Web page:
White House drug czar Gil Kerlikowske called the death of singer Whitney Houston a “teachable moment” in addressing the problem of prescription drug abuse in the United States.
“I think it’s what we might call a teachable moment, when someone passes,” Kerlikowske told CBS News in an online video released Monday. “Particularly someone that was as highly thought of and was such an incredible performer as Whitney Houston.”
Kerlikowske, the director of the Office of National Drug Control Policy, said Houston’s Feb. 11 passing puts a spotlight on the issue of prescription drug use. The superstar had opened up in past interviews, admitting to problems with drugs including crack cocaine, but the Los Angeles County coroner has still not ruled on the cause of her death. Speculation has linked her death to the prescription anti-anxiety drug alprazolam, better know by the brand-name Xanax.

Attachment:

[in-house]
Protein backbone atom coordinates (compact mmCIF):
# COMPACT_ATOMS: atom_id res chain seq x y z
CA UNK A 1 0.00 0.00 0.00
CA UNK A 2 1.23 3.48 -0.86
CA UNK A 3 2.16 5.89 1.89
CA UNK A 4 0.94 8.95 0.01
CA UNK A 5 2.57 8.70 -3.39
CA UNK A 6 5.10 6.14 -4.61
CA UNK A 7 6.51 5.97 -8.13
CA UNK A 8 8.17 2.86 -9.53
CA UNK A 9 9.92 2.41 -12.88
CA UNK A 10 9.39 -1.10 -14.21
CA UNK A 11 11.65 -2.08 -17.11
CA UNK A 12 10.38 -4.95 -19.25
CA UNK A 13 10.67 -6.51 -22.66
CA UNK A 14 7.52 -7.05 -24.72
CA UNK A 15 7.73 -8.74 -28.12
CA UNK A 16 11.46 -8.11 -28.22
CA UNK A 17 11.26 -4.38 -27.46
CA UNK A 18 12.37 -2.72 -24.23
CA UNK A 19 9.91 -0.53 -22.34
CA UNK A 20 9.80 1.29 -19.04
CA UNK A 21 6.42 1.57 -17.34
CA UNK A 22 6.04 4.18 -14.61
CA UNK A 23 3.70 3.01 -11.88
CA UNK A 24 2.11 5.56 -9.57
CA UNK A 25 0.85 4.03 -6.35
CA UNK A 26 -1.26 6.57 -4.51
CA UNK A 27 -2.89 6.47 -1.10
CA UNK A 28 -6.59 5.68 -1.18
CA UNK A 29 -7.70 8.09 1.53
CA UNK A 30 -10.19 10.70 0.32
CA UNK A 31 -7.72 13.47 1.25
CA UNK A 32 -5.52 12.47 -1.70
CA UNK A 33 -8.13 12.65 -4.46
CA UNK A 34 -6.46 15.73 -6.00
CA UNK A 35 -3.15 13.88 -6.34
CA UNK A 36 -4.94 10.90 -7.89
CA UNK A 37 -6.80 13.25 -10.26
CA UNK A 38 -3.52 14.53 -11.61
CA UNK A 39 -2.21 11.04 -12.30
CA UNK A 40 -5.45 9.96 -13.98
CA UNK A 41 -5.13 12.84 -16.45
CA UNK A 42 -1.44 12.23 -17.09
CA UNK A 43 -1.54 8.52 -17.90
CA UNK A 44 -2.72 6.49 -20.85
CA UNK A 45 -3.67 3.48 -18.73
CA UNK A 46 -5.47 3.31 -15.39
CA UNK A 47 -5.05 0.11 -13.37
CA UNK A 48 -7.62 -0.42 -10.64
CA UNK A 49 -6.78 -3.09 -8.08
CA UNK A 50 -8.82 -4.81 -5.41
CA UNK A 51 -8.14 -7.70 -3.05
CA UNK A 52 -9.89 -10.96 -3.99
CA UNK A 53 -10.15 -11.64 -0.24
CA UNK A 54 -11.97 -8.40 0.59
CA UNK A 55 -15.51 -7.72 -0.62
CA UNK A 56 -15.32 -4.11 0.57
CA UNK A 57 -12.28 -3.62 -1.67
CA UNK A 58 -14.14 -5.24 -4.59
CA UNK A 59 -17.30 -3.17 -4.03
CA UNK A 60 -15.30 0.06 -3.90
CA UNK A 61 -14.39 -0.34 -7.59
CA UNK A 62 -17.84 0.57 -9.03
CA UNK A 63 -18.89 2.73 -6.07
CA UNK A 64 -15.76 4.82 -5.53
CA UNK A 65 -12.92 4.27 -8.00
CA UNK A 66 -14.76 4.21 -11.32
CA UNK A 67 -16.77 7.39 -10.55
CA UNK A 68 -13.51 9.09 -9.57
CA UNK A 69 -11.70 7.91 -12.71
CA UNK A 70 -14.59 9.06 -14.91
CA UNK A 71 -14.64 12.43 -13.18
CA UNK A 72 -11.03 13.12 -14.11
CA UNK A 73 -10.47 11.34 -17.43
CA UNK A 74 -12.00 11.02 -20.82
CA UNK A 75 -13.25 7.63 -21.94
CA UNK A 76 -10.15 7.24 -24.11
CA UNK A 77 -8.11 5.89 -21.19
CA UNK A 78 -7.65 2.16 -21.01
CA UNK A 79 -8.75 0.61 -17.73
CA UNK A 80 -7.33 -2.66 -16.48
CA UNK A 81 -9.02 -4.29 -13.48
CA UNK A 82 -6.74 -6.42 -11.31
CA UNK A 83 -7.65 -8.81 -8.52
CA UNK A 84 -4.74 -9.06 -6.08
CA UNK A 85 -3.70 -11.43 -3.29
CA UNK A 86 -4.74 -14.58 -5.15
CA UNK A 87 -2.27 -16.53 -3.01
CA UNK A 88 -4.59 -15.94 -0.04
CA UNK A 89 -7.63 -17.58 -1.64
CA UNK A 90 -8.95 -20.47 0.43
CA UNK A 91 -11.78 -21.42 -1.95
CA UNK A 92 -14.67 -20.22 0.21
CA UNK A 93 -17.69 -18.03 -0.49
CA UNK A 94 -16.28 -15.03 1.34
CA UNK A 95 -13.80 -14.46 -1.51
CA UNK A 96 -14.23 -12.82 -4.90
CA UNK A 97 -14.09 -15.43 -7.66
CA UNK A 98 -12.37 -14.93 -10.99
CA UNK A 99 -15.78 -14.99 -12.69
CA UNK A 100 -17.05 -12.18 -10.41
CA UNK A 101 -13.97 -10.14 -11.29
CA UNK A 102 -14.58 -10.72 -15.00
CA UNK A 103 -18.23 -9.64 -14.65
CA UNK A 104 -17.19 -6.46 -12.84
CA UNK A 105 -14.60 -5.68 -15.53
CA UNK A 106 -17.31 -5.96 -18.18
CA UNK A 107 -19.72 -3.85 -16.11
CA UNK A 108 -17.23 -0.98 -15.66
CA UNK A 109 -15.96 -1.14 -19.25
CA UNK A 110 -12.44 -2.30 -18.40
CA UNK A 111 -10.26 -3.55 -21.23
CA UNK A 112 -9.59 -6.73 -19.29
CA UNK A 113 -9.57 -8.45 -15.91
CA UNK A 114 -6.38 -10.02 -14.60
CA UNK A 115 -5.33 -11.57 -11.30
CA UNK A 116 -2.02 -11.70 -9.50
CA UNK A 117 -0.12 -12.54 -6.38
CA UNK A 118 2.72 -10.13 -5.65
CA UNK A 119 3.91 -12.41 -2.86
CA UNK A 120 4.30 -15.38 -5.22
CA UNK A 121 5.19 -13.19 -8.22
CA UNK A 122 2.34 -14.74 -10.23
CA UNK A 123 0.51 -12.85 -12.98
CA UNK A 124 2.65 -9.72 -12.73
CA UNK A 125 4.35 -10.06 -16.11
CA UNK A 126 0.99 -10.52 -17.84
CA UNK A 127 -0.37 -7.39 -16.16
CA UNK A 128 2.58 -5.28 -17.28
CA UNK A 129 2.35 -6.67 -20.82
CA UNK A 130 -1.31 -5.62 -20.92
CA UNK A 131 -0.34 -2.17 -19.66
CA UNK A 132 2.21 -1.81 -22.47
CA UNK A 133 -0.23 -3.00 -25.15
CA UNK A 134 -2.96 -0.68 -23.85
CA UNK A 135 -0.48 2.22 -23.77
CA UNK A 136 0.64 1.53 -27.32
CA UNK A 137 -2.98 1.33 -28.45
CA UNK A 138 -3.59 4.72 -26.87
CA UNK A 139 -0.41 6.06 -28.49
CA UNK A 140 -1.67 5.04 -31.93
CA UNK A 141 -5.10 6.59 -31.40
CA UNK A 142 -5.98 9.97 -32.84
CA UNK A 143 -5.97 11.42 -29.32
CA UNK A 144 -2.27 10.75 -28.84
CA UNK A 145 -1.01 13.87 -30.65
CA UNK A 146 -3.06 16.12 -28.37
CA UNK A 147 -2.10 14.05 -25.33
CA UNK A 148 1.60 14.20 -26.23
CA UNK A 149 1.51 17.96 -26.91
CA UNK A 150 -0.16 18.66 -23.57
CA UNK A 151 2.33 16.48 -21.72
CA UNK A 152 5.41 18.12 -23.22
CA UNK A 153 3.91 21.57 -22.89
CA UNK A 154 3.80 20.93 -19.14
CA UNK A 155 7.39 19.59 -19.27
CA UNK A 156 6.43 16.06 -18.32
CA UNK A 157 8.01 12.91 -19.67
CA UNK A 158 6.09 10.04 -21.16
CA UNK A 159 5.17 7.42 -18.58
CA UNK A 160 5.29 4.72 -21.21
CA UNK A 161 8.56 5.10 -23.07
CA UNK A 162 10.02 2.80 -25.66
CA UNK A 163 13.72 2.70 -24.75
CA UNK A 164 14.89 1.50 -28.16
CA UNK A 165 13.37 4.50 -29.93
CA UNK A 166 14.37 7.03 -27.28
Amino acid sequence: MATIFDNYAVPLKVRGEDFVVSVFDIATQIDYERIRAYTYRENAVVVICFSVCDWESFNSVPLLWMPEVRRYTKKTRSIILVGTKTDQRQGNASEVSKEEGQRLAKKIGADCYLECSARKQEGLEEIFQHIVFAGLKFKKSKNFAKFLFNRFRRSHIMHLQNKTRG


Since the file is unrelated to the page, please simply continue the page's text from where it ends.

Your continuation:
Houston was found dead Saturday at the Beverly Hilton hotel in Los Angeles. The music icon was 48.
“We can use this as a moment to help people understand and remember that there are literally billions of Americans suffering from this problem,” Kerlikowske said.
The nation’s top drug-policy enforcer told CBS that prescription drug use affects a “huge number” of people throughout the country and causes deaths in “very, very high numbers.”
“They’re coming right out of our medicine cabinets, and yet these drugs are as addictive and dangerous as any other drug,” he added.
Kerlikowske said Houston’s struggles with substance abuse highlight the fact that the issue spans all demographics and socioeconomic barriers.
He said that prescription drug abuse needs to be recognized as a disease that can be managed and treated with the right help.
Kerlikowske said that when he took office the problem was “not on the public’s mind,” but after a review that revealed the significance of the problem, President Obama released a strategy to deal with the issue by coordinating state, local and federal involvement.
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